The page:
Jack Smith subpoenas 'dozens' of Mar-a-Lago staff about classified documents
Jack Smith (Photo: DOJ) and Donald Trump (Photo via Shutterstock)

Justice Department special prosecutor Jack Smith has issued subpoenas to at least two dozen people working at former President Donald Trump's Mar-a-Lago country club in South Florida — including waitstaff, reported CNN on Thursday.

"On Thursday, Trump’s communications aide Margo Martin, who worked in the White House and then moved with Trump to Florida, appeared before the grand jury in Washington, DC. One of special counsel Jack Smith’s senior-most prosecutors was involved in the interview," reported Katelyn Polantz, Paula Reid, Kristen Holmes, and Casey Gannon. "Martin, who is among a small group of former White House advisers who have remained employed by Trump after he left office, declined to answer any questions when approached by a CNN reporter."

The subpoenas are in connection with the investigation into the trove of highly classified intelligence documents discovered at the property last year, prompting an FBI search of the premises and a national security probe.

"Smith has sought testimony from a range of people close to Trump – from his own attorneys who represent him in the matter to staffers who work on the grounds of Mar-a-Lago, including a housekeeper and restaurant servers, sources said," the report continued. "The staffers are of interest to investigators because of what they may have seen or heard while on their daily duties around the estate, including whether they saw boxes or documents in Trump’s office suite or elsewhere."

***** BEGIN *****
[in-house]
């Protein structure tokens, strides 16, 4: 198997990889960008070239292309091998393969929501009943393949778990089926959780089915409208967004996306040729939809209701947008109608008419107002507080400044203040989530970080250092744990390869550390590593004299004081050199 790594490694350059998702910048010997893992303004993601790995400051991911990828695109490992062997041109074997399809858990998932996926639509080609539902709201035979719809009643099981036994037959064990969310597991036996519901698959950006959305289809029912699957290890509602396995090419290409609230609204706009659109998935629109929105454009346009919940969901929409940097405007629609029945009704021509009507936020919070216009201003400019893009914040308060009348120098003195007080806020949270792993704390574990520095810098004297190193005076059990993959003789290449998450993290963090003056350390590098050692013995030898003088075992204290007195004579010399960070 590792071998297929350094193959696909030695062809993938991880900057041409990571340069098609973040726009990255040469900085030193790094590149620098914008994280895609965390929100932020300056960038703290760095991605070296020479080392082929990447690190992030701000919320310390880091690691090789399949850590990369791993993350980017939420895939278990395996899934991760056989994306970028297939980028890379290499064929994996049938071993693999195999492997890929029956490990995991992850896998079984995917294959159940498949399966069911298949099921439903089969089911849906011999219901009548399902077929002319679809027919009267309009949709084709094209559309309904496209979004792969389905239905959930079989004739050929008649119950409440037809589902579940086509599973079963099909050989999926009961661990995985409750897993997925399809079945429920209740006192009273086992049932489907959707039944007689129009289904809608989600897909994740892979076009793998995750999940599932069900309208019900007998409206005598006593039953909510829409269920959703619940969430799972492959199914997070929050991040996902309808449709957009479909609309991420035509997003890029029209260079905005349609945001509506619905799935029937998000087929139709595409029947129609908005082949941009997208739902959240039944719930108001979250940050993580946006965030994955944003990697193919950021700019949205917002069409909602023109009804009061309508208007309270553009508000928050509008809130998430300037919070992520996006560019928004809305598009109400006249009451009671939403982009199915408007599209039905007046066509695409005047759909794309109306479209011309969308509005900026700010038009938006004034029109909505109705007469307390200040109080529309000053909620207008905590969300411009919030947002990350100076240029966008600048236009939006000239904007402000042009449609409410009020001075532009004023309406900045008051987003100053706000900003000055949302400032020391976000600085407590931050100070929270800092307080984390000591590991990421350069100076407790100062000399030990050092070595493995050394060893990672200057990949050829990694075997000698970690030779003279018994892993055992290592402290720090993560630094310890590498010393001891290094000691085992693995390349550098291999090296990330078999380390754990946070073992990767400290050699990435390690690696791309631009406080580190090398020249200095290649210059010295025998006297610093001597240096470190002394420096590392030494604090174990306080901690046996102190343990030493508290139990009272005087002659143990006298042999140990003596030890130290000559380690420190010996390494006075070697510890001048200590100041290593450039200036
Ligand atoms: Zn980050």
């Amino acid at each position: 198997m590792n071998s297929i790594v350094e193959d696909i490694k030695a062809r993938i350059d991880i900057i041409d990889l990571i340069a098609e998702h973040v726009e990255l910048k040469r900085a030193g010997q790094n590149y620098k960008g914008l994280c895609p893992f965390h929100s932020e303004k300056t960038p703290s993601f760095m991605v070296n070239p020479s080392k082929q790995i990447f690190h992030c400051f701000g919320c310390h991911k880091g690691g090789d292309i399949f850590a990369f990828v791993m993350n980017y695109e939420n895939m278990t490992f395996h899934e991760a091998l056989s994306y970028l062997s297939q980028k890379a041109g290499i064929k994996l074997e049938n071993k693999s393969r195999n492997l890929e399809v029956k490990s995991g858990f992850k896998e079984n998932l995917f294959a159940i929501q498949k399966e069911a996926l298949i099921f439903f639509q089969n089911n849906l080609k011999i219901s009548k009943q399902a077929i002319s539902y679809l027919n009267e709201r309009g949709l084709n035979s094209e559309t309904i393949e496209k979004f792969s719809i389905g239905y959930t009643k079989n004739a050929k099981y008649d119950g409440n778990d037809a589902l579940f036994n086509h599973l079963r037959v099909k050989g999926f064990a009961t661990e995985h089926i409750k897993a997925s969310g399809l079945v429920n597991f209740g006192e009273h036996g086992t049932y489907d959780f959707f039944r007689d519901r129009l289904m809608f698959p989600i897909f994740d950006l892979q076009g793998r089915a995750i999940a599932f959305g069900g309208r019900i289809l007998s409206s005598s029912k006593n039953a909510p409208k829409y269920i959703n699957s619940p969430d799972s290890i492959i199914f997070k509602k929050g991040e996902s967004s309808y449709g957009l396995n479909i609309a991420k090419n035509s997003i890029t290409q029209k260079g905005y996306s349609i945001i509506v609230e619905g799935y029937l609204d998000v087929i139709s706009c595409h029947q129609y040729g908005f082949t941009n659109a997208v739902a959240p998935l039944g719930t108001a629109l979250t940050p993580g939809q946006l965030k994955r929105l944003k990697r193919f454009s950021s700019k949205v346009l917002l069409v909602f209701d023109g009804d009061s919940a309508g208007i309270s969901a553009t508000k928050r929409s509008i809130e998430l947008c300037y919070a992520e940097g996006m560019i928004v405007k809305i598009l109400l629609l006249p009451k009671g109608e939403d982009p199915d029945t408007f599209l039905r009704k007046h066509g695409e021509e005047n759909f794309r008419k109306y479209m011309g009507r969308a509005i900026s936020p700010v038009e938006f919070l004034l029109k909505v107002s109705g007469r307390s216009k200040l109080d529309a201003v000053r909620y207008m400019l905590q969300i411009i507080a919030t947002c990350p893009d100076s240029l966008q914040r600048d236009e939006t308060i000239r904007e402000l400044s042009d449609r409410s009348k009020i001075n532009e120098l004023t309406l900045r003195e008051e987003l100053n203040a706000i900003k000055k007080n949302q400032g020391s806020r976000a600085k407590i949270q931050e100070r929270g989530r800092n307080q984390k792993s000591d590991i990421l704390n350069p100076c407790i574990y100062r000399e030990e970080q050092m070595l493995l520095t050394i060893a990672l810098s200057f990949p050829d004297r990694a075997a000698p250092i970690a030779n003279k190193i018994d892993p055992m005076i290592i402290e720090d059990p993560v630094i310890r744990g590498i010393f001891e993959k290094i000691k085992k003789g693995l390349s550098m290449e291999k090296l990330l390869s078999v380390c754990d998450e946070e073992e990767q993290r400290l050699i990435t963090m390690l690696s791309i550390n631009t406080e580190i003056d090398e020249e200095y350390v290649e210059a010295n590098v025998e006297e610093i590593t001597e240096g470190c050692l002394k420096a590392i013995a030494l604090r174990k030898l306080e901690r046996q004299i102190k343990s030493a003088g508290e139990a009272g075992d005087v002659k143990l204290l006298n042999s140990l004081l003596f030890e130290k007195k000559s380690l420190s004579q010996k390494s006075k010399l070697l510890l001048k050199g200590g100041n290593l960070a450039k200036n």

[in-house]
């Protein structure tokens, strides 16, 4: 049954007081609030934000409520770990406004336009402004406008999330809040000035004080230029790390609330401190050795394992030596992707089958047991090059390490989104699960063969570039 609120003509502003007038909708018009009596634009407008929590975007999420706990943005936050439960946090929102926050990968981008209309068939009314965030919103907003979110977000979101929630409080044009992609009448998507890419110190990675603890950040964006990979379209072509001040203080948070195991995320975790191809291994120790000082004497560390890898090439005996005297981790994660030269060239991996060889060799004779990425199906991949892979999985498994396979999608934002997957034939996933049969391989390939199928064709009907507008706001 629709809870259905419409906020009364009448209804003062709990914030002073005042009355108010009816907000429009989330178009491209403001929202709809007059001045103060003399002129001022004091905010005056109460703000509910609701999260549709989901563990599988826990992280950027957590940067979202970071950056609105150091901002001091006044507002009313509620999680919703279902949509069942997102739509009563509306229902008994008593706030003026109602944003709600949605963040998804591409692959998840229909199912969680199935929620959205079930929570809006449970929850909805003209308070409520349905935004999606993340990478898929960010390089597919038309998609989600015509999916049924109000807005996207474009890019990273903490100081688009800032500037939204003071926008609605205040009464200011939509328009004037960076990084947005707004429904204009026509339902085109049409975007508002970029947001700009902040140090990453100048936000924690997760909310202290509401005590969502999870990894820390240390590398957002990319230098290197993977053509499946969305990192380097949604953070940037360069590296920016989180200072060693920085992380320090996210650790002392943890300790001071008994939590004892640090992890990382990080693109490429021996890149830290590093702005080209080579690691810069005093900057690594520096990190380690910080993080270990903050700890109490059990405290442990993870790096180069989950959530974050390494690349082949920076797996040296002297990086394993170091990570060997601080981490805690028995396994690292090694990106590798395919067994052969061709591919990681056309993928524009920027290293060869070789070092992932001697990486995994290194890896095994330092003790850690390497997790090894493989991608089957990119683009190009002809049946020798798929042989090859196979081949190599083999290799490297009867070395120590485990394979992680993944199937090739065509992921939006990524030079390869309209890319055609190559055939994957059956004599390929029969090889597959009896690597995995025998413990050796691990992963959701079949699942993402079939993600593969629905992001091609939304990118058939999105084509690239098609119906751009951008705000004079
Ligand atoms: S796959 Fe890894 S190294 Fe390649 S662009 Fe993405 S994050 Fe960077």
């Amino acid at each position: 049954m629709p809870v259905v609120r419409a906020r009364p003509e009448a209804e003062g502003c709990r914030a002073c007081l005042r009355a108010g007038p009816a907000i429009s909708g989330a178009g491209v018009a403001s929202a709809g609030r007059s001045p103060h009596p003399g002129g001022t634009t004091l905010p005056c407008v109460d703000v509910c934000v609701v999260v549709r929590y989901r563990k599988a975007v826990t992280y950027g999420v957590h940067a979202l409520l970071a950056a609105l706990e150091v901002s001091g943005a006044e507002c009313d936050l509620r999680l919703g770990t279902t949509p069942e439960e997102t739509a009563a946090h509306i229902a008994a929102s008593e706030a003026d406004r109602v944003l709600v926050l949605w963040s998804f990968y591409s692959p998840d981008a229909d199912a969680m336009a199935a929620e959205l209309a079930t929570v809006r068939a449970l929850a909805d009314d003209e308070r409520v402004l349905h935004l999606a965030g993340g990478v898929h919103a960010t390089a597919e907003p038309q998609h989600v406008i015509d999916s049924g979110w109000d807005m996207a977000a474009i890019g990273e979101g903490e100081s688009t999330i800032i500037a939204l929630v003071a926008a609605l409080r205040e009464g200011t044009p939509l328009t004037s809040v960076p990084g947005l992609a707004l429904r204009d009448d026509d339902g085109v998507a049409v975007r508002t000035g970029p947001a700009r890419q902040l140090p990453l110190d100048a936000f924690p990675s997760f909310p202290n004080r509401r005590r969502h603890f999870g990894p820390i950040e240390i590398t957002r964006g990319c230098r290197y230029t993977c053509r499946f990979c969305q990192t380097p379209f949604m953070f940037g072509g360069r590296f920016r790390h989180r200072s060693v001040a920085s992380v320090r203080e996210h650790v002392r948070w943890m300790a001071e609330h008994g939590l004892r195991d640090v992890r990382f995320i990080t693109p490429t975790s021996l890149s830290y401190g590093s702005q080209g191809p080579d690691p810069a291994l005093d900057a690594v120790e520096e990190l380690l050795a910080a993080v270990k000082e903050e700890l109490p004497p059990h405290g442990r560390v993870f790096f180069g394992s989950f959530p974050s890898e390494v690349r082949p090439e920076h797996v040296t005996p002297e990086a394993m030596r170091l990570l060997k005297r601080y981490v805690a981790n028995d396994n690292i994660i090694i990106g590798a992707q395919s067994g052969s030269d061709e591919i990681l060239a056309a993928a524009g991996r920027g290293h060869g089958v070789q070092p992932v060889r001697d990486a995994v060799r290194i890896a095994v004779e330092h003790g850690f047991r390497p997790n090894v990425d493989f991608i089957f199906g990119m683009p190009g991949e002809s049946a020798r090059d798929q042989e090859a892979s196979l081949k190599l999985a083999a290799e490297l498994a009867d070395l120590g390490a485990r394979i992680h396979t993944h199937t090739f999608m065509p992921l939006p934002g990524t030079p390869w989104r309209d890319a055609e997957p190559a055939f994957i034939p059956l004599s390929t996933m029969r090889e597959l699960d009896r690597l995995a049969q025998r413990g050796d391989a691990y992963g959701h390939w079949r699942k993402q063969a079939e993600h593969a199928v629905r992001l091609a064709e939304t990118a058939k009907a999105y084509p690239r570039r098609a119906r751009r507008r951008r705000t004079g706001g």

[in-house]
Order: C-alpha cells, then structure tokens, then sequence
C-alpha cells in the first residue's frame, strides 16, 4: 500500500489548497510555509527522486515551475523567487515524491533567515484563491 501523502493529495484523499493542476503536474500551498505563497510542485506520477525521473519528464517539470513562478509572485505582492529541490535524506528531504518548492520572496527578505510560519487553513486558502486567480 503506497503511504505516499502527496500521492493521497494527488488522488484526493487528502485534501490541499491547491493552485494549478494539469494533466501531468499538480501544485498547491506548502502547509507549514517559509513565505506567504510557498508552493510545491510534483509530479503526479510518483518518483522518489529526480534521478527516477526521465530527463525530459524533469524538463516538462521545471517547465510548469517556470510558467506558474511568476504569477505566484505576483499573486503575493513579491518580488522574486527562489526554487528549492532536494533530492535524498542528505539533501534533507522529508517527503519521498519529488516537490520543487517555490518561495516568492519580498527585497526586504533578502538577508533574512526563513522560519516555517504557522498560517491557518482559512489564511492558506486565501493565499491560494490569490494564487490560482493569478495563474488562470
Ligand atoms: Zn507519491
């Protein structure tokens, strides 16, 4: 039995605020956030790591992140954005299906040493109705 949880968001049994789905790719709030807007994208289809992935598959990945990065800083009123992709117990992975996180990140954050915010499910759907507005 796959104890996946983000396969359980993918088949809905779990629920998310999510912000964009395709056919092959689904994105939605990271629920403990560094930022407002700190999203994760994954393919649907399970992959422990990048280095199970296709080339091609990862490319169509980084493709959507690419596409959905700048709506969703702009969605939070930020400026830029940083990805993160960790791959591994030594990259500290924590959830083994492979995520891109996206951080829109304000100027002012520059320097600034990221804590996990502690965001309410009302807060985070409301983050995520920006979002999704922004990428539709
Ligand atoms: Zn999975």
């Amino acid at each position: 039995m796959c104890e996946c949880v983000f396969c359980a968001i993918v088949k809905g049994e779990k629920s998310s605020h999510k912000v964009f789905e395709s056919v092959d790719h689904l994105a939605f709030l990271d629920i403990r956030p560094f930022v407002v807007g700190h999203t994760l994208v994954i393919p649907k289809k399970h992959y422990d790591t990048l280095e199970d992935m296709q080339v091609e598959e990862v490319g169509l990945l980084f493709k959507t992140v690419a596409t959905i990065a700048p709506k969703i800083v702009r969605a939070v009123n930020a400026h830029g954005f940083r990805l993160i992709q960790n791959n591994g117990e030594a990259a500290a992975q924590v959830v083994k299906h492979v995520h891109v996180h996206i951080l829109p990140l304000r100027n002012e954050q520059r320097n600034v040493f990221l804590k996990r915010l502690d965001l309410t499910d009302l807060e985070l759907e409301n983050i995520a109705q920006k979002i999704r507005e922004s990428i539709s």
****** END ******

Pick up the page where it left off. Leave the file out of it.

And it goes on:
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Trump has repeatedly claimed, with no legal basis, that he has a right to those documents, and told the National Archives he had turned over all documents prior to the FBI search.

Smith, a former war crimes prosecutor at The Hague, is also investigating the plots to overturn the 2020 presidential election, culminating in the January 6 attack on the U.S. Capitol. Additionally, Trump is facing state-level criminal investigations, including a financial probe in Manhattan that experts believe is heading toward an imminent indictment.